It’s Not about Poverty

by Victor Davis Hanson

NRO’s The Corner

Katie Couric and the New Populism

With all the talk of corporate greed and inequality, did people like Katie Couric think that in tough times they were immune from the laws of populist outrage? Did Couric believe that, amid significant layoffs at CBS, she could still garner pay worth 200 salaries of $75,000 in the new age of egalitarianism? What’s next? When movies bomb, will actors’ pay be presented in terms of how many cameramen could have been hired with their payouts?

What’s interesting is that Obama’s egalitarian “J’accuse!” movement was largely supported by those who — logically, at least — were precisely the individuals Obama was railing against: people earning more than $200,000 a year who make x-times more than their lowly coworkers.

So, given the new mood of the country and the new tax codes on the horizon, can we expect law professors, actors, media celebs, and others gladly to pay 65 percent of their ill-gotten gains in state taxes, federal income taxes, new payroll taxes, and healthcare taxes? And can we start asking the tough questions? For example: Why do endowed professors teach fewer classroom hours than part-timers who make one-fifth their wages?

Somehow, Obamaism convinced many that they were avatars of needed change, unlike the greedy “them,” and thus were exempt from the logical consequences of their own rhetoric. The problem, however, is that Obama’s most influential base of support is “them.” This could catch on. Imagine the possibilities: John Edwards sells his “two Americas” mansion. Al Gore gives his energy-guzzling estate over to poor environmental activists. Warren Buffet forsakes the esoteric deductions that gave him an 18 percent income-tax rate and happily starts paying 60 percent of his income as his “fair share.” Bill and Melinda Gates hold back $20 billion or so from the foundation and give it to a broke treasury desperately in need of estate-tax revenue.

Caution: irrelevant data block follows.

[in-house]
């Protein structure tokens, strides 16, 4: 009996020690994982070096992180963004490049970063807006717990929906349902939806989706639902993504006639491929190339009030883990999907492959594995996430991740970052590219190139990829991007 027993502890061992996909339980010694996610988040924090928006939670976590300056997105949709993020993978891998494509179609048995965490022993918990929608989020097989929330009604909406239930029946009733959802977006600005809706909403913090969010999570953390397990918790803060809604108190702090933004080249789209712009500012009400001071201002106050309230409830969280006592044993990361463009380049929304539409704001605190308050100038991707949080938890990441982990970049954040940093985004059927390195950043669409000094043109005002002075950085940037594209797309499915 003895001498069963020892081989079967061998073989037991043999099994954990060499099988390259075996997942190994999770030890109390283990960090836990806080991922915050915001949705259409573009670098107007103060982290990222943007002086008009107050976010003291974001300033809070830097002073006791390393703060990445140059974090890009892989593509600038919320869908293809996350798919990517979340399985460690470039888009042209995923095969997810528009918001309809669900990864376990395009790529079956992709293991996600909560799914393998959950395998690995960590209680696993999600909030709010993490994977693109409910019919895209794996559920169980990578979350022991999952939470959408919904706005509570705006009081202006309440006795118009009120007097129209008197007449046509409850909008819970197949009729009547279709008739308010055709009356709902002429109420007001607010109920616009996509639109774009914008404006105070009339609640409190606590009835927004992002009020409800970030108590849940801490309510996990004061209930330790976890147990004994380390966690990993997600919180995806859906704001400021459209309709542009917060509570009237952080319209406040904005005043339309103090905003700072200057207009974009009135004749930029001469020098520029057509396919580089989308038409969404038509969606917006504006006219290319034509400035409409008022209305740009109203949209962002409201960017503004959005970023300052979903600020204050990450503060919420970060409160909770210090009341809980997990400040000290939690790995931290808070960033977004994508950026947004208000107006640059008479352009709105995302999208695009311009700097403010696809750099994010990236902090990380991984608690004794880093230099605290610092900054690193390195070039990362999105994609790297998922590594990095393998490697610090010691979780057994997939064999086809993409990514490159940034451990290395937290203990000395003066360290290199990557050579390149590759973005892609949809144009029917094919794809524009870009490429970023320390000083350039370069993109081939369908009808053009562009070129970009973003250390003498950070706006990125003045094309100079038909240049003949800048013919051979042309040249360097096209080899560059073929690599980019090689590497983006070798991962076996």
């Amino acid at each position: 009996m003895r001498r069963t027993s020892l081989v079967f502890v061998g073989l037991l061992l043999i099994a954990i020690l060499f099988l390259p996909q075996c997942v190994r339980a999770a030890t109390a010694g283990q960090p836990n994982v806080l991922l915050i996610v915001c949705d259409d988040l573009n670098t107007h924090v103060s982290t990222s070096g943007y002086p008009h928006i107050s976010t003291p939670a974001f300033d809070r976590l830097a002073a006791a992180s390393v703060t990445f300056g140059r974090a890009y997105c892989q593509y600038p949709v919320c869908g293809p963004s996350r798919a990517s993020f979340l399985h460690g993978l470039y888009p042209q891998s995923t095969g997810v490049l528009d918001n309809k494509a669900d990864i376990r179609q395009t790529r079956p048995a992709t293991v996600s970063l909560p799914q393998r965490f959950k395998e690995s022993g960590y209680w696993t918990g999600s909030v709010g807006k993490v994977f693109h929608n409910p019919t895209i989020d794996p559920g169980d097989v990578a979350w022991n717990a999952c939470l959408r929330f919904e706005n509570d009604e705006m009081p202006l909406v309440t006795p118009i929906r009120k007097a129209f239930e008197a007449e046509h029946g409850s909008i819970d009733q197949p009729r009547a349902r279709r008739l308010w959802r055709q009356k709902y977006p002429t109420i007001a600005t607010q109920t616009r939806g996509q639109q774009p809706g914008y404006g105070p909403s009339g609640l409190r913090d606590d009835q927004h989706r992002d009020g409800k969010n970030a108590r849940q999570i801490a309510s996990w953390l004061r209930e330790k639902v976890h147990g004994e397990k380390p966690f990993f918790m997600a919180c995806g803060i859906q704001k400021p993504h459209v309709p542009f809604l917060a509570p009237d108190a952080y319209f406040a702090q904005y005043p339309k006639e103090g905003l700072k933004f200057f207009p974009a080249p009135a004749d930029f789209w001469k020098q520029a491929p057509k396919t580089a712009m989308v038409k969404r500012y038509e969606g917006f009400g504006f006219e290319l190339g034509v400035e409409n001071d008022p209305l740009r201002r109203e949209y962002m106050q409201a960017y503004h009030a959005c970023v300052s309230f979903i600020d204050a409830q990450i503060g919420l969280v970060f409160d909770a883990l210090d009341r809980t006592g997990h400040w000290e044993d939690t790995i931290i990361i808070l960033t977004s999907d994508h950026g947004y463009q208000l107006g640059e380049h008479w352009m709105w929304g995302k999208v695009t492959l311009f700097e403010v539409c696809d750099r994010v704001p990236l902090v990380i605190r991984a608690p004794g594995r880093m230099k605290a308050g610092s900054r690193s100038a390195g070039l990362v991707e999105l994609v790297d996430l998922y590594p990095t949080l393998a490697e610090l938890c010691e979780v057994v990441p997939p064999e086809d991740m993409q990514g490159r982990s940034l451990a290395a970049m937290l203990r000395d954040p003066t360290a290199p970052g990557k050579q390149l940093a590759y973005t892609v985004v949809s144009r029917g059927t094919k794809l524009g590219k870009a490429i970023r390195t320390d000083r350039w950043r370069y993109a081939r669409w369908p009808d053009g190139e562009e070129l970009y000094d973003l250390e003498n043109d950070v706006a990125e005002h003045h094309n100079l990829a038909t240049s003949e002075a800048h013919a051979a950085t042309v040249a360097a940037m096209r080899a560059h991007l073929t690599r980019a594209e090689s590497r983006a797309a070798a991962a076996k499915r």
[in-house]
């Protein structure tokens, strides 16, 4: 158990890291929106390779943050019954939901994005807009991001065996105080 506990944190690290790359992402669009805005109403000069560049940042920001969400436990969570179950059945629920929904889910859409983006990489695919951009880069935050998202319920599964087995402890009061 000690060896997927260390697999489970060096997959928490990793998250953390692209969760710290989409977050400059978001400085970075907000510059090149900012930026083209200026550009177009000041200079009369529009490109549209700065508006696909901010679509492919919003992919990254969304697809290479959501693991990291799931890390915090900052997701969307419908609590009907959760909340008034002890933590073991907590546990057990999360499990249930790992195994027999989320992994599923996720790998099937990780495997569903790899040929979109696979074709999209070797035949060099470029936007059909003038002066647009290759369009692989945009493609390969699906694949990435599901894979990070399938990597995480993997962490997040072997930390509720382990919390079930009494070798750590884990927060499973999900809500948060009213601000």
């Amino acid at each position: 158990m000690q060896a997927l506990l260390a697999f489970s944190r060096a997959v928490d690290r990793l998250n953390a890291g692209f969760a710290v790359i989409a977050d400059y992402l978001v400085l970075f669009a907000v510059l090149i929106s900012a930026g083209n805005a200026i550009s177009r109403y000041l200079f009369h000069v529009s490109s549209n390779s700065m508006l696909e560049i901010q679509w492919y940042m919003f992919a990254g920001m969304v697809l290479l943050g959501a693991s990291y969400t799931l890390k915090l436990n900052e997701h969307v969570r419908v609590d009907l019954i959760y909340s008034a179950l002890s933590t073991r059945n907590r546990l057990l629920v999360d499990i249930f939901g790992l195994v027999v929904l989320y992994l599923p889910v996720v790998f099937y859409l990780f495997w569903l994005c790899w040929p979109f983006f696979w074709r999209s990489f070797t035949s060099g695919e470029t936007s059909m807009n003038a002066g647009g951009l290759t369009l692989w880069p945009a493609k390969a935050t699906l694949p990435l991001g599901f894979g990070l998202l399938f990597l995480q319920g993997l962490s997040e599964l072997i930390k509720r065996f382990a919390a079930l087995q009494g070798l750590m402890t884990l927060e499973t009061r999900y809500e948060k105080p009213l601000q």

Confessions of Another Middle-Class Terrorist

In the post–Major Hasan/Abdulmutallab era, we don’t often hear the once-popular canard that poverty, oppression, and genuine grievances drive victimized Muslims — especially in the West — into the ranks of radical Islamic terrorism.

But the latest yuppie terrorist — Omar Hammami, the Alabaman who went to Somalia to kill non-believers and rant about the evil America that nourished him — is more candid than most. In a recent New York Times Magazinepiece, Hammami is quoted as rejecting the claim that socioeconomic factors drove his own murderous extremism: “They can’t blame it on poverty or any of that stuff. They will have to realize that it’s an ideology and it’s a way of life that make people change. They will also have to realize that their political agendas need to be fixed.”

A Dream Fulfilled?

When Obama gives the usual review of all the programs, stimulus efforts, and new entitlements he’s overseeing, almost no one seems to conclude that he is simply detailing how he is going to redistribute nearly $2 trillion a year in annual borrowing. When we cut through all the soaring Great Society rhetoric, we are left with a “Gorge the Beast” strategy in which money is borrowed and given to favored constituencies before being paid back by less popular groups through higher taxes.

Given the aggregate $7-10 trillion in additional debt envisioned over the next four years, Obama may well become the greatest redistributor in U.S. history, at last addressing his 2001 lamentation about the absence of meaningful “redistributive change” in America. The only question at this point is whether Obama’s gargantuan deficits are aimed primarily at lavishing constituencies with cash, or rather at making it necessary to raise taxes in a way that serves to reduce income inequality.

©2010 Victor Davis Hanson

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